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Understanding Criminal Record Checks for Employers

February 04, 2021 | By Jeramy Gordon

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Today’s best practices for onboarding and maintaining a safe workplace include establishing a background check process, including criminal record checks and ongoing monitoring. A background check is a screening of an individual’s history intended to provide information to assist in hiring decisions. Background checks vary based on the type of information being searched, but many checks include research about criminal history.

Organizations use criminal records checks to assess whether potential employees are honest or if they might pose any threat to the business or its members. Criminal background screening helps enterprises comply with regulations, protect their assets, mitigate risk, and avoid costly negligent hiring claims. As a result, it’s no surprise that more and more businesses, small and large, use criminal background checks in their routine hiring procedures.

If you’re considering adding criminal background checks to your hiring process, here are answers to some of the most commonly asked questions about background checks:

Where do background check companies get their information?

Background check companies collect information related to criminal history from a variety of federal, state, and county sources, including the following:

  • District courts
  • Sex offender registries
  • Interpol public records
  • Department of corrections
  • State police departments
  • State courts
  • County courts
  • County and state criminal record databases and other repositories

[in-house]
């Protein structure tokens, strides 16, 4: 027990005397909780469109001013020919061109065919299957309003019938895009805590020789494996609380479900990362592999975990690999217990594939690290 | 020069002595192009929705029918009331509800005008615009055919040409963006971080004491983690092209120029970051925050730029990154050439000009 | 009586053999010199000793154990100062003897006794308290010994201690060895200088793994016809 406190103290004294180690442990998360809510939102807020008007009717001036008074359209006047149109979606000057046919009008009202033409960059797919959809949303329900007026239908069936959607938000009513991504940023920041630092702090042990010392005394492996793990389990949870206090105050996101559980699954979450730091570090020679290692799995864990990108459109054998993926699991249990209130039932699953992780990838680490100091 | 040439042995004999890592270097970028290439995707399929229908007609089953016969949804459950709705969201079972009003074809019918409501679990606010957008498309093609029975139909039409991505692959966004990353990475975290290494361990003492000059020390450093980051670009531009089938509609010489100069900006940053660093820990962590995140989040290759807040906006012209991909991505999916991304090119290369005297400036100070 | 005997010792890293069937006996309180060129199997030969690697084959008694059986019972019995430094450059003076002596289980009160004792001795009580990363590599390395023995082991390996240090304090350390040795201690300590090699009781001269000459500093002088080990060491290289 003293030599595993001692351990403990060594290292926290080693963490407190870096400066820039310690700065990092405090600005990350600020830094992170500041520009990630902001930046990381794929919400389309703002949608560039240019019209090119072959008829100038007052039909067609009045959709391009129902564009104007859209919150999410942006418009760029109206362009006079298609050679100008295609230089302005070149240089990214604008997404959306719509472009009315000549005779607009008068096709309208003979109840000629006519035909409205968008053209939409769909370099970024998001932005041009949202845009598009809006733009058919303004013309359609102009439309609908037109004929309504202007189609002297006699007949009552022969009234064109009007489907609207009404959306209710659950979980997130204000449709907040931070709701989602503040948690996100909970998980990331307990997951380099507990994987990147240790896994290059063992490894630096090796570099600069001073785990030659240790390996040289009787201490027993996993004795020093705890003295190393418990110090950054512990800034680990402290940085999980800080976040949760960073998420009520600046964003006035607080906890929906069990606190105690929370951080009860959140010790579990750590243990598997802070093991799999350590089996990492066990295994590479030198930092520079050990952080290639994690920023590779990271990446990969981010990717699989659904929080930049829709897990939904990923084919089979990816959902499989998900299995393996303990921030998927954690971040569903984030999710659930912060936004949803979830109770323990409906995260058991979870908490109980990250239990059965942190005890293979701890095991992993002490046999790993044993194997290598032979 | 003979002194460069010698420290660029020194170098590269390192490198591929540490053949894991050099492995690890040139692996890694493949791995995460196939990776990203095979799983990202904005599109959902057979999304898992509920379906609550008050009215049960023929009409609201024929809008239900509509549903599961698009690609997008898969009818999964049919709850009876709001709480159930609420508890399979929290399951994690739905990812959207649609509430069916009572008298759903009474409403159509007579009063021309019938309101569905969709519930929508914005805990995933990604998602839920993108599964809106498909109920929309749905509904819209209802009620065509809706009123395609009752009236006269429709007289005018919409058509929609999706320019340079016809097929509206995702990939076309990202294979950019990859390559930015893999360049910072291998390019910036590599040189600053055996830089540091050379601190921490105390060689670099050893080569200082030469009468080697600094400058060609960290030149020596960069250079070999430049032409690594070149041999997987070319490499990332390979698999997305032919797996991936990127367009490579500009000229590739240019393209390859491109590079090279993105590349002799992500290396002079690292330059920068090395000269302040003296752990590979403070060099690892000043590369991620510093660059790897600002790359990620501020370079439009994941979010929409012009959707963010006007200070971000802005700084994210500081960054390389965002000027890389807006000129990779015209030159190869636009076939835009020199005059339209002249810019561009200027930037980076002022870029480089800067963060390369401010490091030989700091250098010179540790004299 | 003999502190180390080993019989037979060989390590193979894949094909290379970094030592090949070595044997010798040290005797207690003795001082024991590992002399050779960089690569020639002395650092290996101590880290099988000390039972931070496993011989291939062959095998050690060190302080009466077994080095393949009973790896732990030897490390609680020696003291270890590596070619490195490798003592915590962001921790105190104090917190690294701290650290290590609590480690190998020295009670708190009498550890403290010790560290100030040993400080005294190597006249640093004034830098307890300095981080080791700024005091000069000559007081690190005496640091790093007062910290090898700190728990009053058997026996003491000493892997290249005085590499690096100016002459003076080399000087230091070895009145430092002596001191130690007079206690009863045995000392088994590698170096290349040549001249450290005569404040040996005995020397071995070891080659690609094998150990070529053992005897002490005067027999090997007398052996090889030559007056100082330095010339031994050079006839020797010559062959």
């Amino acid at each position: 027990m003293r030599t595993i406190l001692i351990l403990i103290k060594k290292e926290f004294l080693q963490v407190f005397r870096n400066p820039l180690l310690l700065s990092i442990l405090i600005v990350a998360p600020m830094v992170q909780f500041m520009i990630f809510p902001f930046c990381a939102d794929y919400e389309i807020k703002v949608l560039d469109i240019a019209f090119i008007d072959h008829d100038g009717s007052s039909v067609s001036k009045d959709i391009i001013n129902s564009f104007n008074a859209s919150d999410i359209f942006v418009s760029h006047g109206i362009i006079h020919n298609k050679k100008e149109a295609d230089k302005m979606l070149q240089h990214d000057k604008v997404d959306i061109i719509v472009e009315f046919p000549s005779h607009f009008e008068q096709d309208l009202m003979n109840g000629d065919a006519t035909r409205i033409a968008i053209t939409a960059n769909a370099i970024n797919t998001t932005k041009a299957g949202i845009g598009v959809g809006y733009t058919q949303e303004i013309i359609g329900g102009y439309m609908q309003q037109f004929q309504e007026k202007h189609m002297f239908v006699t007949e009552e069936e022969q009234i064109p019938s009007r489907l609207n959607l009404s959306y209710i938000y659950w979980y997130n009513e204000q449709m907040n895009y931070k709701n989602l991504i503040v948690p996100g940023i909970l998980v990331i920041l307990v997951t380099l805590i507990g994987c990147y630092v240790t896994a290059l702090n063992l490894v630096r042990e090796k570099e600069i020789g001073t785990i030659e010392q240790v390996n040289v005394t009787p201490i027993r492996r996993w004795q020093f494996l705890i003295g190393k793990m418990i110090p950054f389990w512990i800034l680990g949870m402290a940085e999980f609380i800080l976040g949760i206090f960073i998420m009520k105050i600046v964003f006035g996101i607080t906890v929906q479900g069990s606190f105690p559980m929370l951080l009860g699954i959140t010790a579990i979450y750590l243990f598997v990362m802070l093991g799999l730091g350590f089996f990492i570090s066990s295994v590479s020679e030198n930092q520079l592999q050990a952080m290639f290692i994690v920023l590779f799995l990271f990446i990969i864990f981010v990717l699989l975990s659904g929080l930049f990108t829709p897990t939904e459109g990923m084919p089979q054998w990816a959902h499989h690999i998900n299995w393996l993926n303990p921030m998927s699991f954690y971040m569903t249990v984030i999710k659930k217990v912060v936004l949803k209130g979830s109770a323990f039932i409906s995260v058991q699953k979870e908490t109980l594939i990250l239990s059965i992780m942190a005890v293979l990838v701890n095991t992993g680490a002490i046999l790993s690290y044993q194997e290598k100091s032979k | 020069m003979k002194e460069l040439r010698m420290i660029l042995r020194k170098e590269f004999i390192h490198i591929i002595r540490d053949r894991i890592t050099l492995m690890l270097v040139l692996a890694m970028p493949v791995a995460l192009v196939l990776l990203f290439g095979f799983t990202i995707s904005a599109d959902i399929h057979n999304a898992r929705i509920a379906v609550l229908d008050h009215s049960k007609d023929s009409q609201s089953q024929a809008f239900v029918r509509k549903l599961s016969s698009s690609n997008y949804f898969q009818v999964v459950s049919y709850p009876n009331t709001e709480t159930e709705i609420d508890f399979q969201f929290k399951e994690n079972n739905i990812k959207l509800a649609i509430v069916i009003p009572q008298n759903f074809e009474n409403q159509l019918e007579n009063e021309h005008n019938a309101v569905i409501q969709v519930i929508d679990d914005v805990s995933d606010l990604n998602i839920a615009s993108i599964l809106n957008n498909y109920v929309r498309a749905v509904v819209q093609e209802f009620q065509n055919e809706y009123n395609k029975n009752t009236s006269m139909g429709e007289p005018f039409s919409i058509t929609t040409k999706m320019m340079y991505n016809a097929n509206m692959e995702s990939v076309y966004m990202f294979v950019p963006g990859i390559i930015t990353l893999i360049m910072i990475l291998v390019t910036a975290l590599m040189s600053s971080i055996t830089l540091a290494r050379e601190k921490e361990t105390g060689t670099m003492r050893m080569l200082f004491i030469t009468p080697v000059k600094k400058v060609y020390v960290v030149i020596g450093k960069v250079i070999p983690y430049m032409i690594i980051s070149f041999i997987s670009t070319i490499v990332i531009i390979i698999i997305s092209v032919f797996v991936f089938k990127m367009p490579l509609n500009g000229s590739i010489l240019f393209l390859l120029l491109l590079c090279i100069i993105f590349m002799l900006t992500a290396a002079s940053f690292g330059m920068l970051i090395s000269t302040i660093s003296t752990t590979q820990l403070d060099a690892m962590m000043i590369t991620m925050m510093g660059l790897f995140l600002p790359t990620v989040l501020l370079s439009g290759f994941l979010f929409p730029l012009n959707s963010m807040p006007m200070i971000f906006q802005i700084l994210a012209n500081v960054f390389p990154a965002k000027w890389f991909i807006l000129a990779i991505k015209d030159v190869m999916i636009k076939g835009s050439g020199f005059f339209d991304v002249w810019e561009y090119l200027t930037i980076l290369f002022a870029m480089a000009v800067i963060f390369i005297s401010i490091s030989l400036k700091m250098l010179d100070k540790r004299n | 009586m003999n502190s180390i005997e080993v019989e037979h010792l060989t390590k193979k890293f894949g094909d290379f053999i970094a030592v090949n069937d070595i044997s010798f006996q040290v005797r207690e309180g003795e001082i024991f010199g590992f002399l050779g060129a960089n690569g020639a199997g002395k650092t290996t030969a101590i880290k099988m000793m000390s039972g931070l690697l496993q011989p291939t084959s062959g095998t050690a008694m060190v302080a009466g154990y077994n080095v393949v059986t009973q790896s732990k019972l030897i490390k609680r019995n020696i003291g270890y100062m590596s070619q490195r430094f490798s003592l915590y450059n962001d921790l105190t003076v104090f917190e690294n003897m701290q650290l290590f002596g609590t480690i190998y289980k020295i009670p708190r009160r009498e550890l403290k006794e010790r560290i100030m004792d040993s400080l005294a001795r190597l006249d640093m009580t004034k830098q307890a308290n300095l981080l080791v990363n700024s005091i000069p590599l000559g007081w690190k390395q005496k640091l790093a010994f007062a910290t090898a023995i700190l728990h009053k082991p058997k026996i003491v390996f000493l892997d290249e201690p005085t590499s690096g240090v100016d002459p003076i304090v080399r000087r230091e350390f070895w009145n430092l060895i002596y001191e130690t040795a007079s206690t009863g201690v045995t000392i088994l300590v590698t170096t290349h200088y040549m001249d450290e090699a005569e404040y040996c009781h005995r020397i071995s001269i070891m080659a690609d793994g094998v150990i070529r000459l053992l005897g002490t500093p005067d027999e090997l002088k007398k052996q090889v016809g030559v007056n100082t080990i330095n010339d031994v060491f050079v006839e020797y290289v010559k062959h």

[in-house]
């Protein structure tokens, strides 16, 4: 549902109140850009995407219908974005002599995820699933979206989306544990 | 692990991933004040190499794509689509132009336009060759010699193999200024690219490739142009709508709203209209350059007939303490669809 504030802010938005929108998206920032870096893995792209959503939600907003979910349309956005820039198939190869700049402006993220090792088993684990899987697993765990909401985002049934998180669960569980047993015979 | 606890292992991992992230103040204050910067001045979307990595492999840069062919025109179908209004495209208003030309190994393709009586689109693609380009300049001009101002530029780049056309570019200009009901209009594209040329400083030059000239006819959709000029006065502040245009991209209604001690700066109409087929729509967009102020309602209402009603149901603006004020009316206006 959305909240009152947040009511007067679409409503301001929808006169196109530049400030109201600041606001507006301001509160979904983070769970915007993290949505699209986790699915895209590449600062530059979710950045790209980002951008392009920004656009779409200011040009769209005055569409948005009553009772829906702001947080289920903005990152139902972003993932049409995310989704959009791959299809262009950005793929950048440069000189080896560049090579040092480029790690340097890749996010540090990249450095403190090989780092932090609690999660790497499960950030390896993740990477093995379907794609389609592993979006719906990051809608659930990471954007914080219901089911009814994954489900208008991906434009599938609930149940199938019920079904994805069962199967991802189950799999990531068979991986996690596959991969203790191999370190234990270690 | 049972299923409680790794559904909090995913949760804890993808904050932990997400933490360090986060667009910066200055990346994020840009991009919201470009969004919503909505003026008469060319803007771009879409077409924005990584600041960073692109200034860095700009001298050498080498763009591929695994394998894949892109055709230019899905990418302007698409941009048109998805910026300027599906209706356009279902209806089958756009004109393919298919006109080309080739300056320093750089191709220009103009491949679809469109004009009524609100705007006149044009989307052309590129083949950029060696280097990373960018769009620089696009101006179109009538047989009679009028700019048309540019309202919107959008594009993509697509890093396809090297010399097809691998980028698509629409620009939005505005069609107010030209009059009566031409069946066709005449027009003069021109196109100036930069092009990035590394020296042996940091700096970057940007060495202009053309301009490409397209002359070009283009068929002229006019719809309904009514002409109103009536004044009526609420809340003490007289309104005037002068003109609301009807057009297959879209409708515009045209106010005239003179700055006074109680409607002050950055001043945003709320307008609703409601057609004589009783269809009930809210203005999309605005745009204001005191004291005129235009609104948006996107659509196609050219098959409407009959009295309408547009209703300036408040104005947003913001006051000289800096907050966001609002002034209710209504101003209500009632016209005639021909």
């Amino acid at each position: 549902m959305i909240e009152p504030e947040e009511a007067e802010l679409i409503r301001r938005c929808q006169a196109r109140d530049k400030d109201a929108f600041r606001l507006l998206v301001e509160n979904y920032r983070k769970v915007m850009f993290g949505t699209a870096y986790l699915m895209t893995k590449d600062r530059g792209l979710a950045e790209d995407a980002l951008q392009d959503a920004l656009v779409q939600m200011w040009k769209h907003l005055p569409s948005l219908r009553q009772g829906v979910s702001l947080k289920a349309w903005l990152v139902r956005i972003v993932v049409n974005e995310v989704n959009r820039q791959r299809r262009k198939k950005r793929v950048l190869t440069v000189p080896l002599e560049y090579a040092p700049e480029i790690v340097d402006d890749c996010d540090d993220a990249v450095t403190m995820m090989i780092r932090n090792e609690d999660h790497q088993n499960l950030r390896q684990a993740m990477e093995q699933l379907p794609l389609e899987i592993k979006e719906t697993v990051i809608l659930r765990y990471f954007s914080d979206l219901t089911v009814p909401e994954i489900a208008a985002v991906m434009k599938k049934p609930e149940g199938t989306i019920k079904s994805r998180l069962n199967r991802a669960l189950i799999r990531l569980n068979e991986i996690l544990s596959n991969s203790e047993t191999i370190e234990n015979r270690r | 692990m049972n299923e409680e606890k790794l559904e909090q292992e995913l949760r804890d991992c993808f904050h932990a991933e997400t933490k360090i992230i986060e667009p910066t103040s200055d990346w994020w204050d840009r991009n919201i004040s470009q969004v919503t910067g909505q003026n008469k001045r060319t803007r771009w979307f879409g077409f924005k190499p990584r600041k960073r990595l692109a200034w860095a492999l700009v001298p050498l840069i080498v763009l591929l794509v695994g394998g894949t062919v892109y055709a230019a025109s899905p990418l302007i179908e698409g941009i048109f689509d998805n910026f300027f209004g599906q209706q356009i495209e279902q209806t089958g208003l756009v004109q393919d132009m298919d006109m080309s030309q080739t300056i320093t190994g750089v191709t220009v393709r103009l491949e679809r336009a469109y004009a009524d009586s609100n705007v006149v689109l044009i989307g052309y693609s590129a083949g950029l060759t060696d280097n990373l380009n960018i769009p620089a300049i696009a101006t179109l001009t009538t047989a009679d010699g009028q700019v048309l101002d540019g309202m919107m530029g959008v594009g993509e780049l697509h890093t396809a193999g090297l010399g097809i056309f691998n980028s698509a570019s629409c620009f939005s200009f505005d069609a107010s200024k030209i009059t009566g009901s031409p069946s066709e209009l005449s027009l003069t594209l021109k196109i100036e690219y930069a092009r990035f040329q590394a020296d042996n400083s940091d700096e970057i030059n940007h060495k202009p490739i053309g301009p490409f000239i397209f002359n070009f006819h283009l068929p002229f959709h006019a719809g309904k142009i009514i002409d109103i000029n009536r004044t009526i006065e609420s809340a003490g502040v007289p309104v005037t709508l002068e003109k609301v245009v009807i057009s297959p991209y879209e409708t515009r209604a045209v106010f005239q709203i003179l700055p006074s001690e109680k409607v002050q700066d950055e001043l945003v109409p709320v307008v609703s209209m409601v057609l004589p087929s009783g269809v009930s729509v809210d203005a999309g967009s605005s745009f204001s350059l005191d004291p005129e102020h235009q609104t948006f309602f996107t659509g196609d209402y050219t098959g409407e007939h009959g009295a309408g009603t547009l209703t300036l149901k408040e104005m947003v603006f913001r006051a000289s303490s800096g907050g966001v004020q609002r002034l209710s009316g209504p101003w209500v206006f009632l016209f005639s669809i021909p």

• Prison parole and release files

While much of this information is available online, a significant portion of the research must still be done via person-to-person contact. There is no single repository for a comprehensive criminal record check.

What records are typically included in a criminal background check?

A criminal background report will often include the following, as permitted by law:

  • Traffic Offenses: Traffic offenses are generally reported only if they are criminal in nature, such as a misdemeanor or felony.
  • Misdemeanors: Misdemeanors are crimes that are less severe than felonies but are generally punishable by fines and/or county jail incarceration.
  • Felonies: Felonies are serious offenses that may involve prison time.

Criminal background checks do not typically include the following:

  • Non-convictions: While the FCRA (Fair Credit Reporting Act) allows non-convictions to be reported on a background report for 7 years, local laws may prohibit the use and or/disclosure of these records.
    • Most reporting agencies will not include arrest-only records or situations where charges were dropped, dismissed, or where the individual was found not guilty.
    • Certain cases may be reported, however, if they resulted in a diversion or deferral program (or similar). [ We may want to add more into this]
  • Expunged or sealed records
  • Juvenile records: If the crime was committed while the individual was a minor, and if the crime was adjudicated in a juvenile court, it generally will not be included in a criminal history report.
  • Civil suits or civil judgments

Should the same criminal record checks be run for all positions?

While it may seem at first glance that running the same criminal background check for every position is the best and fairest policy, a one-size-fits-all screening process is likely not the best option. The most important, most critical, element of any background check is that it be demonstrably relevant to the position at hand.